This morning I did the math and realized it’s been six months to the day since J and I got married in San Diego. When we picked August 14 as our wedding date, we didn’t realize it was Pakistani Independence Day (a fact one of J’s coworkers promptly pointed out to us), and we didn’t consciously calculate that our half-anniversary would fall on Valentine’s Day. August 14, 2010 was simply a Saturday that worked for us, and now that will be our anniversary date for better or worse, ’til death do us part.
In the past six months, J and I have celebrated one Christmas, two birthdays, and now our first Valentine’s Day as a married couple, and I’m still surprised at the novelty of shopping for a “husband” greeting card for each of these occasions. When J and I were dating, I’d always gravitate toward cute or humorous cards rather than the stereotypically romantic (read: mushy) “hearts and flowers” ones…and I always tripped over the term “boyfriend” and even “fiance,” both of which sounded terribly age-inappropriate. My 20-something students have boyfriends and fiances, so it always felt odd to use the same term for my sweetheart that they’d use for theirs.
Now that J and I are married, I find myself chuckling whenever I peruse the greeting cards specifically geared toward “husbands.” The first time I was married, “wife” wasn’t a term I felt comfortable with. I didn’t feel like I fit the job description of a “wife,” whatever that was, so the term always felt like an ill-fitting coat: big, boxy, and bothersome. Now this second time around, I no longer feel like “wife” is a job I have to “do”: it’s simply one way of describing one aspect of who I am. Either I’ve grown into that previously ill-fitting coat, or I’ve realized that “wife,” like a scarf, is a garment that drapes itself to whatever shape you’d like: you can wear it this way or that, depending on your style or fancy.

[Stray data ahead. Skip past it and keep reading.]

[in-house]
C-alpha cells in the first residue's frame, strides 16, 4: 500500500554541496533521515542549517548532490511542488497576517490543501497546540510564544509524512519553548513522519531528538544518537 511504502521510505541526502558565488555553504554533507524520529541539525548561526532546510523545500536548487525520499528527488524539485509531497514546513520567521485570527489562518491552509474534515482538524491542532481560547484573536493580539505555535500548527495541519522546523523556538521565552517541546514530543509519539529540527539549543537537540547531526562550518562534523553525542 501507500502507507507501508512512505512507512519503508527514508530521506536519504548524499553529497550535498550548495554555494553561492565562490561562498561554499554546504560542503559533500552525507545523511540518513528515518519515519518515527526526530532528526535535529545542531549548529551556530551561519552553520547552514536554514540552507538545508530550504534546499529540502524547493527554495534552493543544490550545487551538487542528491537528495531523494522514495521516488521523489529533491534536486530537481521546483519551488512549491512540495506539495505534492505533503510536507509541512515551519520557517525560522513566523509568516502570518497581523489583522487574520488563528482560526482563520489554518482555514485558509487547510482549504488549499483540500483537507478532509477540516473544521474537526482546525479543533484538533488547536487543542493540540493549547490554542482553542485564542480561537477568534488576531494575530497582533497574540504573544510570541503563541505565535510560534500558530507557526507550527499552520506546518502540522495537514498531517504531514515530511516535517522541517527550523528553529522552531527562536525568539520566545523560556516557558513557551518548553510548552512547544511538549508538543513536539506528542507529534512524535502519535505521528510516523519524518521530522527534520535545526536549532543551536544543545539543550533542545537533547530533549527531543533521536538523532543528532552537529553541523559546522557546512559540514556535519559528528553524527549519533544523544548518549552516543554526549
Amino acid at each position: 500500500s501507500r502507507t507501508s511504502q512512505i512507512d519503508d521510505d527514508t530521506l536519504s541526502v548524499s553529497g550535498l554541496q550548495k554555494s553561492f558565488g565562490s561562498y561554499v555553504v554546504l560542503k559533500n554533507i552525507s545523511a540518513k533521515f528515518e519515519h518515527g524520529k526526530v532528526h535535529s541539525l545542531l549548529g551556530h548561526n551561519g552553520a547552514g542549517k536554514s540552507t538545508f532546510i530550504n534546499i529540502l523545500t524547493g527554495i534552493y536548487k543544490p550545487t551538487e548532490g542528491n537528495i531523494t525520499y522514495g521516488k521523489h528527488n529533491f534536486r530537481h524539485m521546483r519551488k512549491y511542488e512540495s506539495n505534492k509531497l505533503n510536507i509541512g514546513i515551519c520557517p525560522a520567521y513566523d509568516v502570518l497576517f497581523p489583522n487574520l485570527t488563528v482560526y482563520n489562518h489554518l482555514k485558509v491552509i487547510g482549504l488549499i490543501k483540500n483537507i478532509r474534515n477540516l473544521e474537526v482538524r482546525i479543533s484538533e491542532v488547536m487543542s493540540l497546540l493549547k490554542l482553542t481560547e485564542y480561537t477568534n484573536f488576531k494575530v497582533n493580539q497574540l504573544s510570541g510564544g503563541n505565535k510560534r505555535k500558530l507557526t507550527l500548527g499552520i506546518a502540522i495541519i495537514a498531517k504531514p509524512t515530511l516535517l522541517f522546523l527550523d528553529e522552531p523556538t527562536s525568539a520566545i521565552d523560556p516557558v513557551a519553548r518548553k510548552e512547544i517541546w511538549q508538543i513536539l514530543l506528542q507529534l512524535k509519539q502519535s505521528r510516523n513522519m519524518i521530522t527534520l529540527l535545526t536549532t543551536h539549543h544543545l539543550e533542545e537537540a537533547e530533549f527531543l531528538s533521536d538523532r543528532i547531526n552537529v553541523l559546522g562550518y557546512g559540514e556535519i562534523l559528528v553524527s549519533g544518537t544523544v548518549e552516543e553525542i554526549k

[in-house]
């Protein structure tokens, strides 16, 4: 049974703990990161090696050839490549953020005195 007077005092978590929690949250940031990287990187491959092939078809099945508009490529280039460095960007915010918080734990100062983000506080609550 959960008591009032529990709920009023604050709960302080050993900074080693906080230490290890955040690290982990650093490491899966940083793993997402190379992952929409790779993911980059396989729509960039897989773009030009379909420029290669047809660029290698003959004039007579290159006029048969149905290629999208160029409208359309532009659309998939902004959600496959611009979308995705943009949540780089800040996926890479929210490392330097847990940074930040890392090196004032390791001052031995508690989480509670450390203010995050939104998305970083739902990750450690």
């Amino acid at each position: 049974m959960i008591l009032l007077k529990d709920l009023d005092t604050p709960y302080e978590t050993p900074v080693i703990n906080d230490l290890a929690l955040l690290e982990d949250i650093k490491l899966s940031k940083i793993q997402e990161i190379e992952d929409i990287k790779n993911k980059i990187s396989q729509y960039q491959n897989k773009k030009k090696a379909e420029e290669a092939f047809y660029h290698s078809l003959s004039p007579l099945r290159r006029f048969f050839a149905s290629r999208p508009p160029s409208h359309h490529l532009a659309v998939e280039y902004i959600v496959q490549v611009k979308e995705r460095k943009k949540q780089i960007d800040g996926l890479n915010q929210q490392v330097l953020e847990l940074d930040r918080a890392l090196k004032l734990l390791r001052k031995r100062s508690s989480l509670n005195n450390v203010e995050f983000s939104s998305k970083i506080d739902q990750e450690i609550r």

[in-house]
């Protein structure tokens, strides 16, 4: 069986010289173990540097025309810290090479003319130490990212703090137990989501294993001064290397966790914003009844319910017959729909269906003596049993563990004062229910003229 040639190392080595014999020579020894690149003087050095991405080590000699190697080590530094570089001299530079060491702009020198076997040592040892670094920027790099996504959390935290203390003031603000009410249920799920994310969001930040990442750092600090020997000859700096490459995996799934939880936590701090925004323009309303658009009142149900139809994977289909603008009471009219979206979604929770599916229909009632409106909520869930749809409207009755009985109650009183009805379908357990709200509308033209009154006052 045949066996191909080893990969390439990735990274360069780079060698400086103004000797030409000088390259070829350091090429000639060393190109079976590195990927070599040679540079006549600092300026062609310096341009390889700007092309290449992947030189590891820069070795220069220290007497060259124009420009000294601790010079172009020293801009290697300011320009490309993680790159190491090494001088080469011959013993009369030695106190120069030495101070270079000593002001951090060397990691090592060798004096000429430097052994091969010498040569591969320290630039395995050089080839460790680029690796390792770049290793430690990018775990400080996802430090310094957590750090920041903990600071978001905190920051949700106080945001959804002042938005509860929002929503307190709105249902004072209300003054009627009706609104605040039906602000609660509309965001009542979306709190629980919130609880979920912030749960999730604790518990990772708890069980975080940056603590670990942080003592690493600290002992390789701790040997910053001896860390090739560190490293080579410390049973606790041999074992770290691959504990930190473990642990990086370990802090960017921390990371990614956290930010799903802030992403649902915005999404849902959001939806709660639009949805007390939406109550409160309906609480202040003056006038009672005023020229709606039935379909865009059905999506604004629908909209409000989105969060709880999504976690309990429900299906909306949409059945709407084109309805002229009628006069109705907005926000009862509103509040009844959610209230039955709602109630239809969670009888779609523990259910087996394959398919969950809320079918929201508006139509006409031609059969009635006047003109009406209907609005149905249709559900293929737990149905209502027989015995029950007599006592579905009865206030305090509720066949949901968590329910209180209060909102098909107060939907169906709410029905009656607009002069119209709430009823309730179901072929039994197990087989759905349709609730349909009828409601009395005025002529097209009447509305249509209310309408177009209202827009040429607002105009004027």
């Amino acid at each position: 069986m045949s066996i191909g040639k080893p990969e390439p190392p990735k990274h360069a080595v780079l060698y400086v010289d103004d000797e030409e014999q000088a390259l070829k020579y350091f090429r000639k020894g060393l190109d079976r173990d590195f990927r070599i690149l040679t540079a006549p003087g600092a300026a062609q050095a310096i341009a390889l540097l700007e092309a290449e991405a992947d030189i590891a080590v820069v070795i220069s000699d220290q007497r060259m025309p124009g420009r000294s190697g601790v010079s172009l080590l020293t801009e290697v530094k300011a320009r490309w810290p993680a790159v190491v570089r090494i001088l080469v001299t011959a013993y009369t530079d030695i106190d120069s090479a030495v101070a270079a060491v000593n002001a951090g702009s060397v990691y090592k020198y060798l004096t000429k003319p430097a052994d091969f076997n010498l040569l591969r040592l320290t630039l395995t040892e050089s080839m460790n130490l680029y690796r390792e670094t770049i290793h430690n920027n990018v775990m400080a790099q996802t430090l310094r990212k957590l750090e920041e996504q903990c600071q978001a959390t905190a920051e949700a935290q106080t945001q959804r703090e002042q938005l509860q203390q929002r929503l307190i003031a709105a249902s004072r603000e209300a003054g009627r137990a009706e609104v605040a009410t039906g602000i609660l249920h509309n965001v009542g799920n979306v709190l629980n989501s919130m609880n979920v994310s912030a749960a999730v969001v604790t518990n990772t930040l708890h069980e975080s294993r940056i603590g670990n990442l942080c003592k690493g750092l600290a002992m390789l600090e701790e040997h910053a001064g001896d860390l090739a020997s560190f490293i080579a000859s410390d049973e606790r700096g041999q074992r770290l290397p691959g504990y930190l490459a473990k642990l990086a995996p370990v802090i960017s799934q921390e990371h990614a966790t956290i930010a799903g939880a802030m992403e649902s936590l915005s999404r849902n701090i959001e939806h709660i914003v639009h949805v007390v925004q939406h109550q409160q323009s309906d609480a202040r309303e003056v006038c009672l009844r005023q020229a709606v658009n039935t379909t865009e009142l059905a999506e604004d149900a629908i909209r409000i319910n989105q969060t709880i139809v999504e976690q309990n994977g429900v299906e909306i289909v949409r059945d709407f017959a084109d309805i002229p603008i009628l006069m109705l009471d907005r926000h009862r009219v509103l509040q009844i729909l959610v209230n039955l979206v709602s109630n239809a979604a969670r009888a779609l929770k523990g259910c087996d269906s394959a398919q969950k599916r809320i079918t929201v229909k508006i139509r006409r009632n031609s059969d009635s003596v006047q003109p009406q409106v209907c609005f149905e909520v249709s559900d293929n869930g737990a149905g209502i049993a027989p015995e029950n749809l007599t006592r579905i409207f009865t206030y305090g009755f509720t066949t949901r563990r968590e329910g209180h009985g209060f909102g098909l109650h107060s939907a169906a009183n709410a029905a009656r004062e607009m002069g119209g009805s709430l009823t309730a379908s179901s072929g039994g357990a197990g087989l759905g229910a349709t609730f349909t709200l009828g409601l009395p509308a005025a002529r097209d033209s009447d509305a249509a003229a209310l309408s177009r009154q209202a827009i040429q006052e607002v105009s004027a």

As much as I’ve settled into the role of “wife,” I’ve realized over these past six months that J was pretty much born to be a husband. J is one of those quintessential “nice guys” who simply likes being domesticated. Given the choice between going out and staying in, J will always choose the latter: even when we go to hockey games or other “man’s man” events, J’s the guy who’s quiet, sober, and respectful while the rowdies around us are swearing, spilling beer, and otherwise raising hell. J’s the kind of guy who thrives on predictability rather than spontaneity, so we’ve quickly settled into a “boring married routine” that fits like an old shoe: nothing snazzy or stylish, but something comfortably familiar.
And so the day before Valentine’s Day, the closest J and I came to celebrating was to rearrange our usual Sunday schedule so we could watch an afternoon Celtics game on TV, eating takeout sandwiches from the deli where we normally have brunch…and then promptly falling asleep in front of the TV, tired from having gotten up early so J could have a morning conference call with a colleague across the world. Last night, when J and I exchanged Valentine’s Day cards a day early, I had to chuckle at the unintentional appropriateness of the card I’d chosen, which showed a cartoon couple napping on a couch in front of a TV, the caption reading, “A kiss is just a kiss, and a sigh is just a sigh…but a loud snore means you’re happily married.”